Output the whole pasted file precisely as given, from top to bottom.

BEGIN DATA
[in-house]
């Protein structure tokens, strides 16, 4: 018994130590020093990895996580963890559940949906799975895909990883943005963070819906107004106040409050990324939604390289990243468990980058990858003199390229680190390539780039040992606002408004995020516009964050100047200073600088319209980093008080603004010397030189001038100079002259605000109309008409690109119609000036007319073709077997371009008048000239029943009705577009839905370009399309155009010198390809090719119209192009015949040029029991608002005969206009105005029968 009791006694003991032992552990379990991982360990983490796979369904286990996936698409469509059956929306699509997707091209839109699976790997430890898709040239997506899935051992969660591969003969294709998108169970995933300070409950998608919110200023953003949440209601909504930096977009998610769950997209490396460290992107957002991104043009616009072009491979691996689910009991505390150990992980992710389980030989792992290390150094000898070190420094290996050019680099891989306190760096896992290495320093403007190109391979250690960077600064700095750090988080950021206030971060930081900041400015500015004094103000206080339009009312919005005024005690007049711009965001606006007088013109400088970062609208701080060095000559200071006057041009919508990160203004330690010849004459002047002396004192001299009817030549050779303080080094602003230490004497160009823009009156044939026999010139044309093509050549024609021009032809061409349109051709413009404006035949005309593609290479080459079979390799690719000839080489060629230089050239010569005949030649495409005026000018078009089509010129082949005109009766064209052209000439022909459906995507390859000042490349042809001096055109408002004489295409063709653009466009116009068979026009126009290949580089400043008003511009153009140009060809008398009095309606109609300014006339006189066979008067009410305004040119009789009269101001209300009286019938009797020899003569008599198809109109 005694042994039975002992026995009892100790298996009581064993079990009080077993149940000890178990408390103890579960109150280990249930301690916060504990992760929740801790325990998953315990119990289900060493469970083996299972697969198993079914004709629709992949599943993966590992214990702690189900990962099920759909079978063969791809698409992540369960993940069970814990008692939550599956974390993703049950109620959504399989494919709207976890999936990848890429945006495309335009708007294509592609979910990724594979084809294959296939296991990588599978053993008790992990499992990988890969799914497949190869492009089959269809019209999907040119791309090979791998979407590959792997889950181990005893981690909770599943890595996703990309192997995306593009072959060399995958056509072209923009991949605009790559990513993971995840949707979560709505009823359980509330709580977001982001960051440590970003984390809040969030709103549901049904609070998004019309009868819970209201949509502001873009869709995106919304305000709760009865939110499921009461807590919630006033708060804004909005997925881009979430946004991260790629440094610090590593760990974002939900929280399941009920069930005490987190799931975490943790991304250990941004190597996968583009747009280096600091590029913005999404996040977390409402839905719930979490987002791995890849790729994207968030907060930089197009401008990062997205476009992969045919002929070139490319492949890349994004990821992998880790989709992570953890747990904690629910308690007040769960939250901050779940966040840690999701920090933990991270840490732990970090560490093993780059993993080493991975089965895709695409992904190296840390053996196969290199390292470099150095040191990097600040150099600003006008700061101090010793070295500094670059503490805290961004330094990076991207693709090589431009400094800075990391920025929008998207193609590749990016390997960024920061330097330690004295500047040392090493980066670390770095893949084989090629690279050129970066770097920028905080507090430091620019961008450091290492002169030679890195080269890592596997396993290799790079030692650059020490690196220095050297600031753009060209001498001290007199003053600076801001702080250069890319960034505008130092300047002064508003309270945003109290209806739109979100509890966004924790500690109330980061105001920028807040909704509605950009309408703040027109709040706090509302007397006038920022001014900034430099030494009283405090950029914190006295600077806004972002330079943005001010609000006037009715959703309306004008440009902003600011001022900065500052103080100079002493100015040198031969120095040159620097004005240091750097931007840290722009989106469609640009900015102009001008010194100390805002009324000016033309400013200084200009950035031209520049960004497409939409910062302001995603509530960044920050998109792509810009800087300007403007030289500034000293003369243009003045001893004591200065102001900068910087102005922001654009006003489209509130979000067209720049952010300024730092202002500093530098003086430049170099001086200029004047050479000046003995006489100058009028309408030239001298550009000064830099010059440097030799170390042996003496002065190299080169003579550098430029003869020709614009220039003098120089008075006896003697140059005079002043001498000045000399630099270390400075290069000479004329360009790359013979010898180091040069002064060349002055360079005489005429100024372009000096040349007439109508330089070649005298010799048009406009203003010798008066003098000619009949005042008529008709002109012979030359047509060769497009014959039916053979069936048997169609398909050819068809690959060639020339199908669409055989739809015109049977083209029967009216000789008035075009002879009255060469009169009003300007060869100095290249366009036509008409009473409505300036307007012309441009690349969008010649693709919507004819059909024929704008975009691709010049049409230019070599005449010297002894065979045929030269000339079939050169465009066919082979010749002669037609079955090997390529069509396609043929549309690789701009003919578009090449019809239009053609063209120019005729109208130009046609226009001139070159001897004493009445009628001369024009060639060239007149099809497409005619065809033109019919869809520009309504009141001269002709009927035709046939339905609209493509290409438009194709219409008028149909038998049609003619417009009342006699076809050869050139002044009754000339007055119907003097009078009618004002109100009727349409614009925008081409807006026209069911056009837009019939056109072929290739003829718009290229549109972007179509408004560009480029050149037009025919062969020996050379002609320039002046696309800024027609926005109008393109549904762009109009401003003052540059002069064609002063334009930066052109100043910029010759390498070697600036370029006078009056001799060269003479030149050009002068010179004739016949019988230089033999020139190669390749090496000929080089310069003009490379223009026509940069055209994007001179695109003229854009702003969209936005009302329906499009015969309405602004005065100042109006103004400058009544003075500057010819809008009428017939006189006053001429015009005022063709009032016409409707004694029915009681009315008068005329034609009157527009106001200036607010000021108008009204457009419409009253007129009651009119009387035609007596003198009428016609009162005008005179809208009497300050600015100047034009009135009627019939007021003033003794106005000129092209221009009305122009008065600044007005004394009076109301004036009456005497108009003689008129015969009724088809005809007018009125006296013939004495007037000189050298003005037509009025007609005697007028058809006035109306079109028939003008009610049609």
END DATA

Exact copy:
[in-house]
């Protein structure tokens, strides 16, 4: 018994130590020093990895996580963890559940949906799975895909990883943005963070819906107004106040409050990324939604390289990243468990980058990858003199390229680190390539780039040992606002408004995020516009964050100047200073600088319209980093008080603004010397030189001038100079002259605000109309008409690109119609000036007319073709077997371009008048000239029943009705577009839905370009399309155009010198390809090719119209192009015949040029029991608002005969206009105005029968 009791006694003991032992552990379990991982360990983490796979369904286990996936698409469509059956929306699509997707091209839109699976790997430890898709040239997506899935051992969660591969003969294709998108169970995933300070409950998608919110200023953003949440209601909504930096977009998610769950997209490396460290992107957002991104043009616009072009491979691996689910009991505390150990992980992710389980030989792992290390150094000898070190420094290996050019680099891989306190760096896992290495320093403007190109391979250690960077600064700095750090988080950021206030971060930081900041400015500015004094103000206080339009009312919005005024005690007049711009965001606006007088013109400088970062609208701080060095000559200071006057041009919508990160203004330690010849004459002047002396004192001299009817030549050779303080080094602003230490004497160009823009009156044939026999010139044309093509050549024609021009032809061409349109051709413009404006035949005309593609290479080459079979390799690719000839080489060629230089050239010569005949030649495409005026000018078009089509010129082949005109009766064209052209000439022909459906995507390859000042490349042809001096055109408002004489295409063709653009466009116009068979026009126009290949580089400043008003511009153009140009060809008398009095309606109609300014006339006189066979008067009410305004040119009789009269101001209300009286019938009797020899003569008599198809109109 005694042994039975002992026995009892100790298996009581064993079990009080077993149940000890178990408390103890579960109150280990249930301690916060504990992760929740801790325990998953315990119990289900060493469970083996299972697969198993079914004709629709992949599943993966590992214990702690189900990962099920759909079978063969791809698409992540369960993940069970814990008692939550599956974390993703049950109620959504399989494919709207976890999936990848890429945006495309335009708007294509592609979910990724594979084809294959296939296991990588599978053993008790992990499992990988890969799914497949190869492009089959269809019209999907040119791309090979791998979407590959792997889950181990005893981690909770599943890595996703990309192997995306593009072959060399995958056509072209923009991949605009790559990513993971995840949707979560709505009823359980509330709580977001982001960051440590970003984390809040969030709103549901049904609070998004019309009868819970209201949509502001873009869709995106919304305000709760009865939110499921009461807590919630006033708060804004909005997925881009979430946004991260790629440094610090590593760990974002939900929280399941009920069930005490987190799931975490943790991304250990941004190597996968583009747009280096600091590029913005999404996040977390409402839905719930979490987002791995890849790729994207968030907060930089197009401008990062997205476009992969045919002929070139490319492949890349994004990821992998880790989709992570953890747990904690629910308690007040769960939250901050779940966040840690999701920090933990991270840490732990970090560490093993780059993993080493991975089965895709695409992904190296840390053996196969290199390292470099150095040191990097600040150099600003006008700061101090010793070295500094670059503490805290961004330094990076991207693709090589431009400094800075990391920025929008998207193609590749990016390997960024920061330097330690004295500047040392090493980066670390770095893949084989090629690279050129970066770097920028905080507090430091620019961008450091290492002169030679890195080269890592596997396993290799790079030692650059020490690196220095050297600031753009060209001498001290007199003053600076801001702080250069890319960034505008130092300047002064508003309270945003109290209806739109979100509890966004924790500690109330980061105001920028807040909704509605950009309408703040027109709040706090509302007397006038920022001014900034430099030494009283405090950029914190006295600077806004972002330079943005001010609000006037009715959703309306004008440009902003600011001022900065500052103080100079002493100015040198031969120095040159620097004005240091750097931007840290722009989106469609640009900015102009001008010194100390805002009324000016033309400013200084200009950035031209520049960004497409939409910062302001995603509530960044920050998109792509810009800087300007403007030289500034000293003369243009003045001893004591200065102001900068910087102005922001654009006003489209509130979000067209720049952010300024730092202002500093530098003086430049170099001086200029004047050479000046003995006489100058009028309408030239001298550009000064830099010059440097030799170390042996003496002065190299080169003579550098430029003869020709614009220039003098120089008075006896003697140059005079002043001498000045000399630099270390400075290069000479004329360009790359013979010898180091040069002064060349002055360079005489005429100024372009000096040349007439109508330089070649005298010799048009406009203003010798008066003098000619009949005042008529008709002109012979030359047509060769497009014959039916053979069936048997169609398909050819068809690959060639020339199908669409055989739809015109049977083209029967009216000789008035075009002879009255060469009169009003300007060869100095290249366009036509008409009473409505300036307007012309441009690349969008010649693709919507004819059909024929704008975009691709010049049409230019070599005449010297002894065979045929030269000339079939050169465009066919082979010749002669037609079955090997390529069509396609043929549309690789701009003919578009090449019809239009053609063209120019005729109208130009046609226009001139070159001897004493009445009628001369024009060639060239007149099809497409005619065809033109019919869809520009309504009141001269002709009927035709046939339905609209493509290409438009194709219409008028149909038998049609003619417009009342006699076809050869050139002044009754000339007055119907003097009078009618004002109100009727349409614009925008081409807006026209069911056009837009019939056109072929290739003829718009290229549109972007179509408004560009480029050149037009025919062969020996050379002609320039002046696309800024027609926005109008393109549904762009109009401003003052540059002069064609002063334009930066052109100043910029010759390498070697600036370029006078009056001799060269003479030149050009002068010179004739016949019988230089033999020139190669390749090496000929080089310069003009490379223009026509940069055209994007001179695109003229854009702003969209936005009302329906499009015969309405602004005065100042109006103004400058009544003075500057010819809008009428017939006189006053001429015009005022063709009032016409409707004694029915009681009315008068005329034609009157527009106001200036607010000021108008009204457009419409009253007129009651009119009387035609007596003198009428016609009162005008005179809208009497300050600015100047034009009135009627019939007021003033003794106005000129092209221009009305122009008065600044007005004394009076109301004036009456005497108009003689008129015969009724088809005809007018009125006296013939004495007037000189050298003005037509009025007609005697007028058809006035109306079109028939003008009610049609």